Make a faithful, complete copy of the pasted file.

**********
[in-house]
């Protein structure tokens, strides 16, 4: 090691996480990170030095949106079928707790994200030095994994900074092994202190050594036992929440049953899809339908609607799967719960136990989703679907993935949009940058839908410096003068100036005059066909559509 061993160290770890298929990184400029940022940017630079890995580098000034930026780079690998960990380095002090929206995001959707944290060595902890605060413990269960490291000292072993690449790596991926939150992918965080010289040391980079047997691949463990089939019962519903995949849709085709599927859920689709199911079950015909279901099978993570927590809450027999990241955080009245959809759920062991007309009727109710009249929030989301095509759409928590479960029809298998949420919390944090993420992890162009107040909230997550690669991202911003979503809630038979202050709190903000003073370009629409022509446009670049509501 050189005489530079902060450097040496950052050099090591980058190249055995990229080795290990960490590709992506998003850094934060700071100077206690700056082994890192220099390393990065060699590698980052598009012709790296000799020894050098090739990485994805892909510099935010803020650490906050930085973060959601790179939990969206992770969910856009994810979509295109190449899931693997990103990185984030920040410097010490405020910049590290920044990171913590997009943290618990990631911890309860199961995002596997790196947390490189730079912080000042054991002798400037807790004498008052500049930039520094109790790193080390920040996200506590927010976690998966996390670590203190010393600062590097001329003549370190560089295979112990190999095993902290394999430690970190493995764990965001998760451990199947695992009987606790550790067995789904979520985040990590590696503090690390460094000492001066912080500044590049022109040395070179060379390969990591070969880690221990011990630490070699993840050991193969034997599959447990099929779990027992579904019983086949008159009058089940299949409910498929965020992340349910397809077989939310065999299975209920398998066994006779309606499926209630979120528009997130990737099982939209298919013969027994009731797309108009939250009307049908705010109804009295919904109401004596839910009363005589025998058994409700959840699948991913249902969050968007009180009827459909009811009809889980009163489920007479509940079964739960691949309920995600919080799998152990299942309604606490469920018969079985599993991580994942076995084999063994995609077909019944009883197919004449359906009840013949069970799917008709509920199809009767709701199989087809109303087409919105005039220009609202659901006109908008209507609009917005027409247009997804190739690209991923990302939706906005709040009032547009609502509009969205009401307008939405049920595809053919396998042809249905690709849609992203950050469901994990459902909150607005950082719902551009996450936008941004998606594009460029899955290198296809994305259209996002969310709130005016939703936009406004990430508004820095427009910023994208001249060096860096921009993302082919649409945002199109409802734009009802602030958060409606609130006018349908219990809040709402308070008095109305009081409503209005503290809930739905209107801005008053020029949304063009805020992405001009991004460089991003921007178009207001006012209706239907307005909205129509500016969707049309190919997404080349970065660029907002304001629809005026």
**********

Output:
[in-house]
């Protein structure tokens, strides 16, 4: 090691996480990170030095949106079928707790994200030095994994900074092994202190050594036992929440049953899809339908609607799967719960136990989703679907993935949009940058839908410096003068100036005059066909559509 061993160290770890298929990184400029940022940017630079890995580098000034930026780079690998960990380095002090929206995001959707944290060595902890605060413990269960490291000292072993690449790596991926939150992918965080010289040391980079047997691949463990089939019962519903995949849709085709599927859920689709199911079950015909279901099978993570927590809450027999990241955080009245959809759920062991007309009727109710009249929030989301095509759409928590479960029809298998949420919390944090993420992890162009107040909230997550690669991202911003979503809630038979202050709190903000003073370009629409022509446009670049509501 050189005489530079902060450097040496950052050099090591980058190249055995990229080795290990960490590709992506998003850094934060700071100077206690700056082994890192220099390393990065060699590698980052598009012709790296000799020894050098090739990485994805892909510099935010803020650490906050930085973060959601790179939990969206992770969910856009994810979509295109190449899931693997990103990185984030920040410097010490405020910049590290920044990171913590997009943290618990990631911890309860199961995002596997790196947390490189730079912080000042054991002798400037807790004498008052500049930039520094109790790193080390920040996200506590927010976690998966996390670590203190010393600062590097001329003549370190560089295979112990190999095993902290394999430690970190493995764990965001998760451990199947695992009987606790550790067995789904979520985040990590590696503090690390460094000492001066912080500044590049022109040395070179060379390969990591070969880690221990011990630490070699993840050991193969034997599959447990099929779990027992579904019983086949008159009058089940299949409910498929965020992340349910397809077989939310065999299975209920398998066994006779309606499926209630979120528009997130990737099982939209298919013969027994009731797309108009939250009307049908705010109804009295919904109401004596839910009363005589025998058994409700959840699948991913249902969050968007009180009827459909009811009809889980009163489920007479509940079964739960691949309920995600919080799998152990299942309604606490469920018969079985599993991580994942076995084999063994995609077909019944009883197919004449359906009840013949069970799917008709509920199809009767709701199989087809109303087409919105005039220009609202659901006109908008209507609009917005027409247009997804190739690209991923990302939706906005709040009032547009609502509009969205009401307008939405049920595809053919396998042809249905690709849609992203950050469901994990459902909150607005950082719902551009996450936008941004998606594009460029899955290198296809994305259209996002969310709130005016939703936009406004990430508004820095427009910023994208001249060096860096921009993302082919649409945002199109409802734009009802602030958060409606609130006018349908219990809040709402308070008095109305009081409503209005503290809930739905209107801005008053020029949304063009805020992405001009991004460089991003921007178009207001006012209706239907307005909205129509500016969707049309190919997404080349970065660029907002304001629809005026």